By the Las Vegas Review-Journal Editorial Board, April 19, 2023
Tax hikes on cruise control without voter oversight are poor policy, which is why lawmakers should kill Assembly Bill 359.
Scores of legislative proposals — some awful, some just bad, some good — survived last week’s deadline for committee approval. Among those moving forward was AB359, which would remove Clark County voters from the equation when it comes to future increases in the local gasoline tax. This is a sneaky effort to smooth the way for annual tax hikes in perpetuity regardless of the electorate’s preference.
Back in 2016, Southern Nevada voters easily OK’d Question 5 to raise $300 million for area road improvements. The measure extended for 10 years a 2013 ordinance that tied Clark County fuel taxes to the producer price index, one measure of wholesale inflation. Under the referendum, local fuel taxes will increase by about 3.6 cents a year through 2026, boosting gasoline prices by more than 36 cents over the decade.
At that point, Clark County voters would again have to approve whether to continue indexing fuel taxes to inflation. Or maybe not.
Enter AB359, the handiwork of Daniele Monroe-Moreno, Howard Watts, Clara Thomas and Cameron Miller, all Democrats from Las Vegas. Rather than require voter input on a similar extension in the future, they would simply allow the Clark County Commission to circumvent residents through a single vote. How convenient. Who’s more likely to put the brakes on a never-ending tax hike, Clark County residents or an all-Democrat government board that hasn’t seen a Republican member since 2008?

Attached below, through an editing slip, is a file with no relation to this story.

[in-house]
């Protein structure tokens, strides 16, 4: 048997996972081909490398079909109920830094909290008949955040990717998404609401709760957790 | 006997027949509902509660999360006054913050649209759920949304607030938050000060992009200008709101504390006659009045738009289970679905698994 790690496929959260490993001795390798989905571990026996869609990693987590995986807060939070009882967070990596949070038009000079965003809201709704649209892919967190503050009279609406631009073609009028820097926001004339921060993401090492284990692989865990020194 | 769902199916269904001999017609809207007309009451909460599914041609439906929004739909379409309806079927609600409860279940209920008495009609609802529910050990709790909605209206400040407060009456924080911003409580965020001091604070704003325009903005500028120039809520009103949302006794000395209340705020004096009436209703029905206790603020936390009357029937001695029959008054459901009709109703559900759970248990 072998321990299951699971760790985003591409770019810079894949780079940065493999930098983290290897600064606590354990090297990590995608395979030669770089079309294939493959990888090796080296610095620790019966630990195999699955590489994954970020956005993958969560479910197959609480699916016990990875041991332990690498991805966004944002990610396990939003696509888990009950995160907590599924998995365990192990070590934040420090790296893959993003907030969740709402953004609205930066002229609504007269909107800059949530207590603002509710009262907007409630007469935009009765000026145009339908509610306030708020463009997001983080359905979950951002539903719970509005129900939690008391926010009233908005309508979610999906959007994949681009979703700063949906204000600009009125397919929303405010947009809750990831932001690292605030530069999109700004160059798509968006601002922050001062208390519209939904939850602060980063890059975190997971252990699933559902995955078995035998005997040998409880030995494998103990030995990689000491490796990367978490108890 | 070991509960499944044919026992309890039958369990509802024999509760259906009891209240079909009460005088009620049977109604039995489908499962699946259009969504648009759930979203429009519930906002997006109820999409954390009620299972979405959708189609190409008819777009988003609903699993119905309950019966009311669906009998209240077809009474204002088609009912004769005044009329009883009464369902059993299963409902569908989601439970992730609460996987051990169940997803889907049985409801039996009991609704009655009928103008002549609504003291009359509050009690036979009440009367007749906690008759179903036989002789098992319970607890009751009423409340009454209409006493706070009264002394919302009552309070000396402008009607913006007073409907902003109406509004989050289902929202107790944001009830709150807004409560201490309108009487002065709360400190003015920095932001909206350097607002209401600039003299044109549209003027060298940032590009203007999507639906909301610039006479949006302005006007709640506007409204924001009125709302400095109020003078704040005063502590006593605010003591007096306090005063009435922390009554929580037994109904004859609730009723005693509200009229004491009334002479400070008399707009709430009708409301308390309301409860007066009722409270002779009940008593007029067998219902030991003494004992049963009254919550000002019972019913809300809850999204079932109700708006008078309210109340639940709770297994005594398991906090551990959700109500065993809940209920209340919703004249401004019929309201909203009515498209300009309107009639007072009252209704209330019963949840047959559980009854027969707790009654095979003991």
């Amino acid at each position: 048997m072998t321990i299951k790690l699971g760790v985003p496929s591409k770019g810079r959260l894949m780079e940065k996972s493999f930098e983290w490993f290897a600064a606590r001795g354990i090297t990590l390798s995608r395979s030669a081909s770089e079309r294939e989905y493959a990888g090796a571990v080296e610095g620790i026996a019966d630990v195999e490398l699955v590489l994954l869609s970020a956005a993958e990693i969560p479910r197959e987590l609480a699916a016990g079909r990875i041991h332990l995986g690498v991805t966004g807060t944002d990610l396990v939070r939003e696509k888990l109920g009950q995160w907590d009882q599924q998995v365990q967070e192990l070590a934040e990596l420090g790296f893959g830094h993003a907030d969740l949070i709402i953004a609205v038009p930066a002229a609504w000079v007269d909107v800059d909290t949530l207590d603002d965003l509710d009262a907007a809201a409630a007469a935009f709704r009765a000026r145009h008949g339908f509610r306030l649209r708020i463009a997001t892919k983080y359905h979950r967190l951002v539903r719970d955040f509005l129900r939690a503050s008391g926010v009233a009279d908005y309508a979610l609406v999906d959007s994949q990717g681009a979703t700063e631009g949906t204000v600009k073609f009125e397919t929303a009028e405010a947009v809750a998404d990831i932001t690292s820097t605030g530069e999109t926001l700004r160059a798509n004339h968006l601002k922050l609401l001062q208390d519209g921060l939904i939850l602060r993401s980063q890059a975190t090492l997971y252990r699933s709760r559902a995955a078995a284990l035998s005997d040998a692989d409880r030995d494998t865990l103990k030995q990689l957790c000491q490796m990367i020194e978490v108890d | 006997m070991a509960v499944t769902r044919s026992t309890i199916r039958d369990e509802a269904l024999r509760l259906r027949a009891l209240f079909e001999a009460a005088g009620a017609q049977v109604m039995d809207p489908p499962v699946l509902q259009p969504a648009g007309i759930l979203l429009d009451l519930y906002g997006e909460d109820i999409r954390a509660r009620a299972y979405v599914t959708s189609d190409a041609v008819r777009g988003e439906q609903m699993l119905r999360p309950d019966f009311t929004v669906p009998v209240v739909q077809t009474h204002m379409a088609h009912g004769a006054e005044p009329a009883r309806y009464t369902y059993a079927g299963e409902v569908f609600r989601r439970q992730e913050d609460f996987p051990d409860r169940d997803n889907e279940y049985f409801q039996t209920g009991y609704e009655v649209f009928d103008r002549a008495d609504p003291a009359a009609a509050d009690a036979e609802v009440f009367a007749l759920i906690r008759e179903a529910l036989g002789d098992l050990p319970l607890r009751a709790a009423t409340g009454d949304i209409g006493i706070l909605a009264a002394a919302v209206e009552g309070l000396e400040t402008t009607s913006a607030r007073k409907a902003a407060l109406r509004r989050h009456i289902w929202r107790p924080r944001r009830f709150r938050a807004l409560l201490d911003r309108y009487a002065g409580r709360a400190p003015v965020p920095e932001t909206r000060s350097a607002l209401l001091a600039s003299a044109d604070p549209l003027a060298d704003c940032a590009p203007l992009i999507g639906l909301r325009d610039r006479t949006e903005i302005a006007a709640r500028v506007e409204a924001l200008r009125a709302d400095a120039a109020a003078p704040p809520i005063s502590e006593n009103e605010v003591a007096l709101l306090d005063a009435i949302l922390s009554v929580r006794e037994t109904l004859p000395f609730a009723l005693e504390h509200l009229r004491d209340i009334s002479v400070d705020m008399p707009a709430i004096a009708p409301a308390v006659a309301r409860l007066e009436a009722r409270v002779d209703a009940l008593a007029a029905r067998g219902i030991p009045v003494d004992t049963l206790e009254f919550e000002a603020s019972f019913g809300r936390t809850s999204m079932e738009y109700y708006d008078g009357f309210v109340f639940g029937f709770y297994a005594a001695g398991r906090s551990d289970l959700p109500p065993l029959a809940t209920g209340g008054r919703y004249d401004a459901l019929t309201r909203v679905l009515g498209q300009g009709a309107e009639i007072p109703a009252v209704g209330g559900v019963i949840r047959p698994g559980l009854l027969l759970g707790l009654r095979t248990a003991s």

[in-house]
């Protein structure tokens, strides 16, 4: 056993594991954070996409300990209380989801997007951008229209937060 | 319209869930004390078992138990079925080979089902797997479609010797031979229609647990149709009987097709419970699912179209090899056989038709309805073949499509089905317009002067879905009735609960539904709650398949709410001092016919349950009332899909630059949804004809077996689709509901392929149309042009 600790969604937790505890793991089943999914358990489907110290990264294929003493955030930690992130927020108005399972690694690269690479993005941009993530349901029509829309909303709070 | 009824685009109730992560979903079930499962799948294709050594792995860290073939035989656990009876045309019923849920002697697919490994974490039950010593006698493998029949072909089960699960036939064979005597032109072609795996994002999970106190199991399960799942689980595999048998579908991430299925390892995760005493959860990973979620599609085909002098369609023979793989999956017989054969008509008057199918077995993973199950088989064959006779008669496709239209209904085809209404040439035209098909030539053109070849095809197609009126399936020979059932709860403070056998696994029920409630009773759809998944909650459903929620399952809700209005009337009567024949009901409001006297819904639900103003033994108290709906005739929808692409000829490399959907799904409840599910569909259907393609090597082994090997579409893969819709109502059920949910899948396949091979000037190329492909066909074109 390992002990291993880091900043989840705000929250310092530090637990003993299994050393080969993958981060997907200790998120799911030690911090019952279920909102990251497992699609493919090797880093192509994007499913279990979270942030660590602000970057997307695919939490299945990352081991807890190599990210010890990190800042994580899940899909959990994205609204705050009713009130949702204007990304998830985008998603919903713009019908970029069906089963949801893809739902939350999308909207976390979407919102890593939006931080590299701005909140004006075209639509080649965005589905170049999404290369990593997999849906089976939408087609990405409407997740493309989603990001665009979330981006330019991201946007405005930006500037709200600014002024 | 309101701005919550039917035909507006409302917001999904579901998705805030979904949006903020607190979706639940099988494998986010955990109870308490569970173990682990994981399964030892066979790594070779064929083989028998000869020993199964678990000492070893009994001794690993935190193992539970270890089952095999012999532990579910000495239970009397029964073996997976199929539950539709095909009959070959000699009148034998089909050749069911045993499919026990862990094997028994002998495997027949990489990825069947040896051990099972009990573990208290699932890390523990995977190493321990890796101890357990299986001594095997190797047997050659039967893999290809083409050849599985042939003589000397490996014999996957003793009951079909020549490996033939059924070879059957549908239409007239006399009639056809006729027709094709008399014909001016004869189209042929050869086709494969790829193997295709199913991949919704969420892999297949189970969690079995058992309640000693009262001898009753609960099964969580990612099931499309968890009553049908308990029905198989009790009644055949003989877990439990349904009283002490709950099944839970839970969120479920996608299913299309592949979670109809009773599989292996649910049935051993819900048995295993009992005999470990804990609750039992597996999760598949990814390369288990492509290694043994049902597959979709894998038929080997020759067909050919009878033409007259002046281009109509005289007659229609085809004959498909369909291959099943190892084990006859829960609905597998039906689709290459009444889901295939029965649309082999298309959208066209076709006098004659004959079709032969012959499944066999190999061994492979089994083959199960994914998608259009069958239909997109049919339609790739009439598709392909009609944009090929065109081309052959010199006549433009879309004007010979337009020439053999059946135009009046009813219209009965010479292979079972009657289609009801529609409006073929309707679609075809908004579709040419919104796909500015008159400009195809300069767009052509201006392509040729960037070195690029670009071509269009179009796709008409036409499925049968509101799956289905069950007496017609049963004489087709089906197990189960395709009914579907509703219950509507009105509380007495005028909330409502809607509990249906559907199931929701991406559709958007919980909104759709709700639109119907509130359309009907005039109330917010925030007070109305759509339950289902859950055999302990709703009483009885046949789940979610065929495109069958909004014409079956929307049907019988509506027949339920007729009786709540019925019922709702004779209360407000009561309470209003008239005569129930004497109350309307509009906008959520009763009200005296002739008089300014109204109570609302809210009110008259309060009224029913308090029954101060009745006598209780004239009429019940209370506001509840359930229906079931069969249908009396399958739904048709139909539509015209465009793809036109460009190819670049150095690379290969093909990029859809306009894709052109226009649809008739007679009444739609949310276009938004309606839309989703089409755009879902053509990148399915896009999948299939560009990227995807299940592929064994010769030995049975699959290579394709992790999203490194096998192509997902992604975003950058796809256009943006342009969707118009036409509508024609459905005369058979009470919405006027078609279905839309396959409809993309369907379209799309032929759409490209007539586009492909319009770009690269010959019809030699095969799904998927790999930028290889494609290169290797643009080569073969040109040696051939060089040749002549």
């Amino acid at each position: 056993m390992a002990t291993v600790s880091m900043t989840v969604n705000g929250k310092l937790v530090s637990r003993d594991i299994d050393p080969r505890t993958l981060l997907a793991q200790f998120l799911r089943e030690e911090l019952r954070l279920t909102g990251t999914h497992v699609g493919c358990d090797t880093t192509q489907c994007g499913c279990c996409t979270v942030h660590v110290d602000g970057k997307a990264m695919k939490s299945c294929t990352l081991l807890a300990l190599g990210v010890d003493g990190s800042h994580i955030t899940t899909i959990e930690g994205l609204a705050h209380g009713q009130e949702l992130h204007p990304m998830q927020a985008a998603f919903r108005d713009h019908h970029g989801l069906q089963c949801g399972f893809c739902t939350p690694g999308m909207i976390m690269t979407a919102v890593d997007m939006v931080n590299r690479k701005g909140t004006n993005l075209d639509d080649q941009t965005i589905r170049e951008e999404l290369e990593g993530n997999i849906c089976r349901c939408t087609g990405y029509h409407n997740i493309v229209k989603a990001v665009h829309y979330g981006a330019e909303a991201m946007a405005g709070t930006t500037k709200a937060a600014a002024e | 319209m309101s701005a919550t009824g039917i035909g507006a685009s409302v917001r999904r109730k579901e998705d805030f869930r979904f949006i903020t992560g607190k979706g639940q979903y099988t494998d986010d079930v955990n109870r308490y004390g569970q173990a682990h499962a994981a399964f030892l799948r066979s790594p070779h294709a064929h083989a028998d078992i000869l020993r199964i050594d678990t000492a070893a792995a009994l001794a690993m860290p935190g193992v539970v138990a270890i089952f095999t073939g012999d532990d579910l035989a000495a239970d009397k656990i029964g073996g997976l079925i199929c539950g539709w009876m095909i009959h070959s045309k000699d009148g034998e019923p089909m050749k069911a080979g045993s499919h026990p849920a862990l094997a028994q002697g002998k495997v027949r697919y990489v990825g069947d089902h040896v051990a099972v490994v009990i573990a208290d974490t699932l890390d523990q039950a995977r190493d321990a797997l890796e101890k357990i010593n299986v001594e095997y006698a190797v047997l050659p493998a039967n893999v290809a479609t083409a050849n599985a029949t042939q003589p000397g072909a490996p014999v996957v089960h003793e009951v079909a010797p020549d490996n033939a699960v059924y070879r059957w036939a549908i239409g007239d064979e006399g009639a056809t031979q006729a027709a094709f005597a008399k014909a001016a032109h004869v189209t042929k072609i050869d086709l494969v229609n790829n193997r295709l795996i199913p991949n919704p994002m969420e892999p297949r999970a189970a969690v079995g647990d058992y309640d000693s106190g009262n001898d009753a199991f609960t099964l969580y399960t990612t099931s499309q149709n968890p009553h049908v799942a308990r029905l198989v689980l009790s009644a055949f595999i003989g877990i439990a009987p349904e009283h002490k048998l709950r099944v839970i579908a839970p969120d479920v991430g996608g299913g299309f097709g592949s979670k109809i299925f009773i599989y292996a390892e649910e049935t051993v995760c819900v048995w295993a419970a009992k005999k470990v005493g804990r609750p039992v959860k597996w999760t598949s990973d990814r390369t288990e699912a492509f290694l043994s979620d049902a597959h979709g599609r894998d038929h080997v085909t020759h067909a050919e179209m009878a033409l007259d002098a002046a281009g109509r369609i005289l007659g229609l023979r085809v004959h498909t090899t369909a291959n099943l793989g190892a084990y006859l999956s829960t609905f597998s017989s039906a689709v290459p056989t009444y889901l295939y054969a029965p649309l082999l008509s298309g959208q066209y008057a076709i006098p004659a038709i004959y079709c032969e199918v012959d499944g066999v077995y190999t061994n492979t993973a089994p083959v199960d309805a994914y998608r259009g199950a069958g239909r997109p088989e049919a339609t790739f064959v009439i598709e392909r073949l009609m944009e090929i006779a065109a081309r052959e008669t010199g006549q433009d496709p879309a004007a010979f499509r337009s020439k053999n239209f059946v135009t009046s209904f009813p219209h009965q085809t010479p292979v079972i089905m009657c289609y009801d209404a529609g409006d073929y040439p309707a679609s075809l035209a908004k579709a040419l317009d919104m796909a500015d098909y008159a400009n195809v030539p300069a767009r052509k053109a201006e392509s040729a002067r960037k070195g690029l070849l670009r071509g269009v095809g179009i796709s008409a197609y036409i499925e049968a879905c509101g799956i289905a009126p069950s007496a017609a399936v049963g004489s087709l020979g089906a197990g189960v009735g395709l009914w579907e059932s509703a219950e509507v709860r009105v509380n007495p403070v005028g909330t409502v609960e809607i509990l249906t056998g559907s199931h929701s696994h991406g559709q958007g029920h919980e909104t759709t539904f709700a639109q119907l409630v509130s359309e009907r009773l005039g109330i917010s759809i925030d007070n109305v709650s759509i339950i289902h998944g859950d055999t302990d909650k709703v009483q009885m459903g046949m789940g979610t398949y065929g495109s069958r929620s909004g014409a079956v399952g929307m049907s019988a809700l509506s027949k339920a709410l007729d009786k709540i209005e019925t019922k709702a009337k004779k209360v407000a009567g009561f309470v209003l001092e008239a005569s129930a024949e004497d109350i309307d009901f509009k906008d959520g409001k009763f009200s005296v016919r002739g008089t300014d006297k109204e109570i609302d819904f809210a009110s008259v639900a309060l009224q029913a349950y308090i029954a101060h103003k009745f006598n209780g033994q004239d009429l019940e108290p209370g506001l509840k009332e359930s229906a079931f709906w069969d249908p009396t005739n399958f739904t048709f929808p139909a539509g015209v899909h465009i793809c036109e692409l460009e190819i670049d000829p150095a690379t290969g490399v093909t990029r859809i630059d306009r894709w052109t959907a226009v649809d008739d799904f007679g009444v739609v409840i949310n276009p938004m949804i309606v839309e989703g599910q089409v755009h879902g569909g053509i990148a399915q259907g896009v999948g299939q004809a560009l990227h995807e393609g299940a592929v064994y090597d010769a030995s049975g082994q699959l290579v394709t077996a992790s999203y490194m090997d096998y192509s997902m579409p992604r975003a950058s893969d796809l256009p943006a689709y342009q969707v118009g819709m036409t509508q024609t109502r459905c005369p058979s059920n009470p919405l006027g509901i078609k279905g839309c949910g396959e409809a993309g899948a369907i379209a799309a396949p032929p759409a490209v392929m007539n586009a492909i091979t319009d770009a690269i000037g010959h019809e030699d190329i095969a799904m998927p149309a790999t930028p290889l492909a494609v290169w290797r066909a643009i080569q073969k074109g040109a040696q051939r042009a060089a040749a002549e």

So under AB359, as long as a two-thirds majority of the seven-member commission signed off by the end of 2026 on yearly tax hikes on motor vehicle fuel, Clark County voters are locked out, and “no further action by the board is necessary to effectuate the annual increases in the taxes imposed.”
AB359 is yet another in a long line of efforts by state lawmakers — mostly Democrats — to prevent taxes passed off as temporary from ever sunsetting. The pattern is familiar: Voters approve higher levies after being told they’ll go away just a few years hence, but when the expiration date arrives, the taxes remain. The lowlight of this distressing trend came in 2019, when Democrat lawmakers embarrassed themselves in their failed effort to convince the state Supreme Court that killing the sunset on a business tax didn’t amount to a tax increase.
AB359 deserves a quick demise. Clark County voters in this case serve as a vital check on government excess. Supporters of extending fuel tax indexing when it expires should make their case to area residents and live with the results.